A LOVING grandfather left notes to his family before jumping off an A12 bridge where he was hit by a caravan.

Last July Jeffrey O’Brien, 75, had been sectioned under the Mental Health Act after arriving at Colchester Hospital’s accident and emergency department with cuts to his wrists.

Due to a lack of available beds in Colchester, he was taken to St Margaret’s Hospital, in Epping.

An inquest at Chelmsford Coroner’s Court heard he was initially highly agitated and was deemed a threat to himself and others, but his condition improved after a change to his medication.

The coroner was told he began to take part in occupational therapy, including gardening at the hospital, reading the newspaper and engaging with fellow patients.

He was eventually allowed to make trips into town without an escort.

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The inquest heard Mr O’Brien, from Colchester, had talked of a plan to move to Wales after leaving hospital.

A plan had been made with his doctor for him to remain in Colchester for a while, where he could access medical care and be near his family.

The inquest heard his wife drove his car to the hospital the night before he left.

On August 20, Mr O’Brien told hospital staff he was going to take the car out for a short test drive and assured them he would return.

But when he didn’t come back, the alarm was raised.

Mr O’Brien instead drove to Marks Tey, where he parked his car and climbed onto a bridge over the A12. He was witnessed climbing over a protective barrier before deliberately jumping onto the road.

He was hit by a caravan, with the inquest hearing the driver had little time to react.

A nearby on-duty police officer immediately closed the road and paramedics declared Mr O’Brien dead at the scene at about 1.50pm.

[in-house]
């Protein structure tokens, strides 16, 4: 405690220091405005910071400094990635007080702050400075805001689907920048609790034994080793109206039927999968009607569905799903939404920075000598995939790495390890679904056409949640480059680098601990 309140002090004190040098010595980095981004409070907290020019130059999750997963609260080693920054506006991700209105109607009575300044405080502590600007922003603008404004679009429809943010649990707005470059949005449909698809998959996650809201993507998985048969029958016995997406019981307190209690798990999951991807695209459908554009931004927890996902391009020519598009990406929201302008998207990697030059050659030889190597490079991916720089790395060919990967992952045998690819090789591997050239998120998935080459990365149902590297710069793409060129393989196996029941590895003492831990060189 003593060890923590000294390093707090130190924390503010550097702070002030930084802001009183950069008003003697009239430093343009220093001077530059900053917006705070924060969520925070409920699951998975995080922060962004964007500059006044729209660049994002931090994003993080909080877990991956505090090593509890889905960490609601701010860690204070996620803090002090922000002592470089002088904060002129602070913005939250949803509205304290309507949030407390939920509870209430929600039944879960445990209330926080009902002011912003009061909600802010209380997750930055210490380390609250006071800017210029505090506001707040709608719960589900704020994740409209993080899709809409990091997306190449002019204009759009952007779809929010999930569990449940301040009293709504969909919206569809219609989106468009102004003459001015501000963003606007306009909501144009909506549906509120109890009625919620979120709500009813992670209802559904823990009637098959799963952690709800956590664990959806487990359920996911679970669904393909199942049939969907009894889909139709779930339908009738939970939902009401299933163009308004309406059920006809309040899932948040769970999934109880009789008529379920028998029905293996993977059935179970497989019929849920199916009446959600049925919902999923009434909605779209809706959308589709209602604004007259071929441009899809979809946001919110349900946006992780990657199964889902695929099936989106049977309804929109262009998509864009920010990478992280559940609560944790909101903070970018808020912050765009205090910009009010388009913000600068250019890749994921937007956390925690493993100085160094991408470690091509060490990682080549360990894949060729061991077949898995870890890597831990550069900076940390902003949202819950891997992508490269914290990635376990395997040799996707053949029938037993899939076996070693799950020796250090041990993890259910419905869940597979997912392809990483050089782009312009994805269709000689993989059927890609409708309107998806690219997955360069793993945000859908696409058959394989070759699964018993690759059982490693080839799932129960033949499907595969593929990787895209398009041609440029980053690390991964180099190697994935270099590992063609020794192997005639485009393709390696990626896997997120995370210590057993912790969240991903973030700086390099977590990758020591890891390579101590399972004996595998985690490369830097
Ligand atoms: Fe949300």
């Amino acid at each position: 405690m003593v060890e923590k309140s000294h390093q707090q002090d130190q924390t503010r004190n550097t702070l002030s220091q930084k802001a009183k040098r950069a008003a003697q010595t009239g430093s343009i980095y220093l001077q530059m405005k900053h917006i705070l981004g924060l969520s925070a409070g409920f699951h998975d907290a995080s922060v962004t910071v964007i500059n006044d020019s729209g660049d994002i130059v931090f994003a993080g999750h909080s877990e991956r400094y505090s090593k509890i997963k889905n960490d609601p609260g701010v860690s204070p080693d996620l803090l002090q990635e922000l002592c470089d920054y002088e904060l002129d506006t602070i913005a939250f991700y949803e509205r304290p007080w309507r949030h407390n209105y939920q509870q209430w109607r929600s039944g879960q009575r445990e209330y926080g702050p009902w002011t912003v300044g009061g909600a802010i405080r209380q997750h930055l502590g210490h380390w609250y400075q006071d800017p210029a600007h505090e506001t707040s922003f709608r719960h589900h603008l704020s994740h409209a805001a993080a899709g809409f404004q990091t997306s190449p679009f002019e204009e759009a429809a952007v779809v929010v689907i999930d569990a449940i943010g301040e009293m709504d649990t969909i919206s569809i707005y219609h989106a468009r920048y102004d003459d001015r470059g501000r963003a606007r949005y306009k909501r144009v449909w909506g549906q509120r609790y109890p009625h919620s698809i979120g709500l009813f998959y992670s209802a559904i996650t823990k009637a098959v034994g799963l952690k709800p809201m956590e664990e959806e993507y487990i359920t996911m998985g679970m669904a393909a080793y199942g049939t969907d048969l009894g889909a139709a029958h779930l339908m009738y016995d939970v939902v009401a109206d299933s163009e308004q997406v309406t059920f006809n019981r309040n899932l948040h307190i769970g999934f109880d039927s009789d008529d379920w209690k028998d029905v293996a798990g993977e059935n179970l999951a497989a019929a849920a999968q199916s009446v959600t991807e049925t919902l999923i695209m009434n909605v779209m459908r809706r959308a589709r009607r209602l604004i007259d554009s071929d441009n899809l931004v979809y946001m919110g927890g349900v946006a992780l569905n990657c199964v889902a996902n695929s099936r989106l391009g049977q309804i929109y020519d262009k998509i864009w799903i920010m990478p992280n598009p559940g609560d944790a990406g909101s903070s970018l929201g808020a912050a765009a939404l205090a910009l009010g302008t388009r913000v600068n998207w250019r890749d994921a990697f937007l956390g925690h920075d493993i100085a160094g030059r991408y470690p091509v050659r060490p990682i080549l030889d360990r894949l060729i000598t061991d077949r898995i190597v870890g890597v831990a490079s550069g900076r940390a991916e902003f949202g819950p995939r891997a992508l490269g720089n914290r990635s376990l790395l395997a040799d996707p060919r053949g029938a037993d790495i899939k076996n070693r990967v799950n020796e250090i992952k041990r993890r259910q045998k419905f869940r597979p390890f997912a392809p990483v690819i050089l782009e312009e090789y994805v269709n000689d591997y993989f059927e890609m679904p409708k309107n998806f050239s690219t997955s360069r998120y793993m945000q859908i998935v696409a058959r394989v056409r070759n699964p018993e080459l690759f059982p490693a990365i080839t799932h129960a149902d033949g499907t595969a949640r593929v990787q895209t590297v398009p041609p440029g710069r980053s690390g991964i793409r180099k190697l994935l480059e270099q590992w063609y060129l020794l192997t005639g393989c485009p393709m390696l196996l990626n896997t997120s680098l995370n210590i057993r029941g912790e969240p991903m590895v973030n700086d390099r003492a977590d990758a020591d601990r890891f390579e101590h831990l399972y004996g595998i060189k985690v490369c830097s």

The inquest heard two notes were found in his hospital room, alongside a crime mystery novel with certain passages highlighted.

The notes included requests to his family on planning his funeral.

Assistant coroner Tina Harrington said: “It is plain in my view, and I would make a finding of fact, those notes showed that Mr O’Brien intended to take his own life.

“Unfortunately Mr O’Brien hid his intentions from the medical staff, therefore, sadly, nothing further could have been done for him.”

She added: “I think it is regrettable that an assessment to see whether he was suitable for cognitive behaviour therapy didn’t take place, but there is no evidence at all to support any finding that even if such an assessment were to have taken place that assessment would have prevented the events which took place on August 20.”

The inquest heard Mr O’Brien’s family described him as a “very fun” stepfather and a “loving and fun” grandfather.

Born in Wales, he had joined the army at the age of 16 and saw active service during his six years with the armed forces.

After leaving the army, he worked as a coach driver and lorry driver, marrying his wife at the age of 45.

  • Anyone who is feeling low or needs help can call the Samaritans at any time on 116 123.